• Given that outcome and that F's submissions had been considered, it made no practical difference if F was granted relief from sanctions, but it was relevant to costs. The breach had been serious. F's medical notes showed that he was no longer unwell. He had been in the United Kingdom shortly before the deadline and in any event he could have emailed or telephoned from Iraq. The breach had not been an isolated occurrence. Relief from sanctions was refused. R's application to bring committal proceedings was granted, F's application for relief from sanctions was refused.

Comment

  • Insurance companies will naturally wish to take a strong stand against those presenting fraudulent claims, especially those claims brought by organised criminals. Where cases are successfully defended to trial, it is not always possible to recover defence costs and commencing proceedings for contempt might be the only available deterrent.

  • CPR r.32.14 sets out the consequences of making false statements: “Proceedings for contempt of court may be brought against a person if he makes, or causes to be made, a false statement in a document verified by a statement of truth without an honest belief in its truth.”

  • Careful consideration should be given as to the evidential burdens that will need to be discharged by the Applicant if they are to be ultimately successful. Contempt must be proved to the criminal and not the civil standard. It should also be borne in mind that there are two stages to the process; the first of which is an application for permission to bring committal proceedings and, if permission is granted, the second stage is the committal hearing itself.

  • Helpful guidance can be found in Barnes v Seabrook (2010) and the Court of Appeal's decision in KJM Superbikes Ltd v Hinton [2008] EWCA Civ 1280 which set out the considerations which the court must take into account when assessing whether it is, in fact, in the public interest for contempt proceedings to be brought:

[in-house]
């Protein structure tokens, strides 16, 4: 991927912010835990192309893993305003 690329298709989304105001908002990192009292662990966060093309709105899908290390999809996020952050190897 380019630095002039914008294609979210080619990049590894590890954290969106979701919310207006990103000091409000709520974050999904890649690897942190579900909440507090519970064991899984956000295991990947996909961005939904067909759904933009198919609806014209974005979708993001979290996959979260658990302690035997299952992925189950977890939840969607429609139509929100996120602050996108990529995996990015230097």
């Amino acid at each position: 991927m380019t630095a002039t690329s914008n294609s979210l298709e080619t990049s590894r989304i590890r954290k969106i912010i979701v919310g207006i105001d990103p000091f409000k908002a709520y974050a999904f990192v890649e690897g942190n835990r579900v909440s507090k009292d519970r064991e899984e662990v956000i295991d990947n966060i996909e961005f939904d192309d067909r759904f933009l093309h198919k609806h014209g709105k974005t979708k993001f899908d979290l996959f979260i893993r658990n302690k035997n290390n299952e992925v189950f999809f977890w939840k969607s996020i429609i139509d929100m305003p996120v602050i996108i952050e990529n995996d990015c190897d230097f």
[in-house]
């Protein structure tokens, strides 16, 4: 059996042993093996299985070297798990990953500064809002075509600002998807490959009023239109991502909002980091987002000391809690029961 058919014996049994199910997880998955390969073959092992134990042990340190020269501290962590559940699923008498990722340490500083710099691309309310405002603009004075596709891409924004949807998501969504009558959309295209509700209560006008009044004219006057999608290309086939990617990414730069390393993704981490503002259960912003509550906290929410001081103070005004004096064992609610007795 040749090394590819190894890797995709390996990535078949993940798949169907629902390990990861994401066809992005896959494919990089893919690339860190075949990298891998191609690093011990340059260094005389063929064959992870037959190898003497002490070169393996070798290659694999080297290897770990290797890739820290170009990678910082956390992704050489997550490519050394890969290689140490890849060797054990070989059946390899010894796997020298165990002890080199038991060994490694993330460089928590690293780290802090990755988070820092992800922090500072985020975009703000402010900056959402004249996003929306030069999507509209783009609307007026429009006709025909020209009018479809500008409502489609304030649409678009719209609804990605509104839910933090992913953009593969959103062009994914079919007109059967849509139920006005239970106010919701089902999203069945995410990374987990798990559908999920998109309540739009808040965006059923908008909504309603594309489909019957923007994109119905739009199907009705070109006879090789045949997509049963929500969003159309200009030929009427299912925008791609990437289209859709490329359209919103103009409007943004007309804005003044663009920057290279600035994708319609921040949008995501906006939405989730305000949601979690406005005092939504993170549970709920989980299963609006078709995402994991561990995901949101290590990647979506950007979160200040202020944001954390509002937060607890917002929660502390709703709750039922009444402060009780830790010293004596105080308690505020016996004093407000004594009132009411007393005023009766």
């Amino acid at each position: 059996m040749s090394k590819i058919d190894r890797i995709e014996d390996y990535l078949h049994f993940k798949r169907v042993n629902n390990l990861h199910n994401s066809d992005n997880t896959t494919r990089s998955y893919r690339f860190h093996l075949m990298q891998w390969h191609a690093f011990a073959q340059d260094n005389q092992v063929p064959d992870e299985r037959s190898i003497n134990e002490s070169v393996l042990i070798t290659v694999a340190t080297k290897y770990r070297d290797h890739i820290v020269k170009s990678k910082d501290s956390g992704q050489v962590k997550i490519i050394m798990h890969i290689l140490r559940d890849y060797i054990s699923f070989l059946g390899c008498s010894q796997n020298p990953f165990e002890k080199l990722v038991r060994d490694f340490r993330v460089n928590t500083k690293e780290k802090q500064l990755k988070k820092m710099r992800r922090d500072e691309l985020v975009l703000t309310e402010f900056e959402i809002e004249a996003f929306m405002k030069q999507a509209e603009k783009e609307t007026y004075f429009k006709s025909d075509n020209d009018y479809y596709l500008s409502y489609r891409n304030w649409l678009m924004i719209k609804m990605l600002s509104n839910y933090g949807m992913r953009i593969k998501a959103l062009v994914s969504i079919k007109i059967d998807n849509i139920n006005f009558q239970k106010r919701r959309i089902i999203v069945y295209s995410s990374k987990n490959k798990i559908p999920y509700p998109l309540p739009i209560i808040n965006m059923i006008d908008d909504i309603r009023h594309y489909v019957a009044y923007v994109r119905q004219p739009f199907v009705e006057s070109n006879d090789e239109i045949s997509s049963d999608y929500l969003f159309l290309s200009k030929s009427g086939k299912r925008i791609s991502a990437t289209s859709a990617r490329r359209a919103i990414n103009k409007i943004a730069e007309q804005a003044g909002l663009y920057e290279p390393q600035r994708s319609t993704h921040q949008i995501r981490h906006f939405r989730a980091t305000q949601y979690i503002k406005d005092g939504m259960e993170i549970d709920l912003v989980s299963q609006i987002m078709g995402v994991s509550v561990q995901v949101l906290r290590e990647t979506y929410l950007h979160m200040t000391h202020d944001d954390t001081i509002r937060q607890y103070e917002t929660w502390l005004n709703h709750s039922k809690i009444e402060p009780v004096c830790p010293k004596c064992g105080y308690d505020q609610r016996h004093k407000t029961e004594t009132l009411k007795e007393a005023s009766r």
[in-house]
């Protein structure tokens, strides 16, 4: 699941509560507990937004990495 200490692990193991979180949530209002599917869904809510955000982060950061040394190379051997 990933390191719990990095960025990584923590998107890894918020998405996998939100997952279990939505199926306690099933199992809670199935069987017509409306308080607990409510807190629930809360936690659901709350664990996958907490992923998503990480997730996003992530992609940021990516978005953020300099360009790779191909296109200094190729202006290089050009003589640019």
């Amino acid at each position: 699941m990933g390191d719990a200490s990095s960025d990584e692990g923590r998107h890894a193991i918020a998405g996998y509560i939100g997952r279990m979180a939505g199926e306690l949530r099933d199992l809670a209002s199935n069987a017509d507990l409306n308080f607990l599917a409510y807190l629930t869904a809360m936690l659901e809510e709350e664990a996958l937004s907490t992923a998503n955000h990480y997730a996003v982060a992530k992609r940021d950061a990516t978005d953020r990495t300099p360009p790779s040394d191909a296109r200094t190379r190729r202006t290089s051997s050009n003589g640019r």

- A person who makes a statement verified with a statement of truth or a false disclosure statement is only guilty of contempt if the statement is false and the person knew it to be so when he made it.

- It must be in the public interest for proceedings to be brought. In deciding whether it is the public interest, the following factors are relevant:

    1. The case against the alleged contemnor must be a strong case (there is an obvious need to guard carefully against the risk of allowing vindictive litigants to use such proceedings to harass persons against whom they have a grievance);

    2. The false statements must have been significant in the proceedings;

    3. The court should ask itself whether the alleged contemnor understood the likely effect of the statement and the use to which it would be put in the proceedings;

    4. “The pursuit of contempt proceedings in ordinary cases may have a significant effect by drawing the attention of the legal profession, and through it that of potential witnesses, to the dangers of making false statements. If the courts are seen to treat serious examples of false evidence as of little importance, they run the risk of encouraging witnesses to regard the statement of truth as a mere formality.”

    5. The court must give reasons but be careful to avoid prejudicing the outcome of the substantive proceedings;

    6. Only limited weight should be attached to the likely penalty;

    7. A failure to warn the alleged contemnor at the earliest opportunity of the fact that he may have committed a contempt is a matter that the court may take into account.

Contact

For further information please contact Stephen Gilroy, Associate on 0151 907 3331.

By Stephen Gilroy

This information is intended as a general discussion surrounding the topics covered and is for guidance purposes only. It does not constitute legal advice and should not be regarded as a substitute for taking legal advice. DWF is not responsible for any activity undertaken based on this information.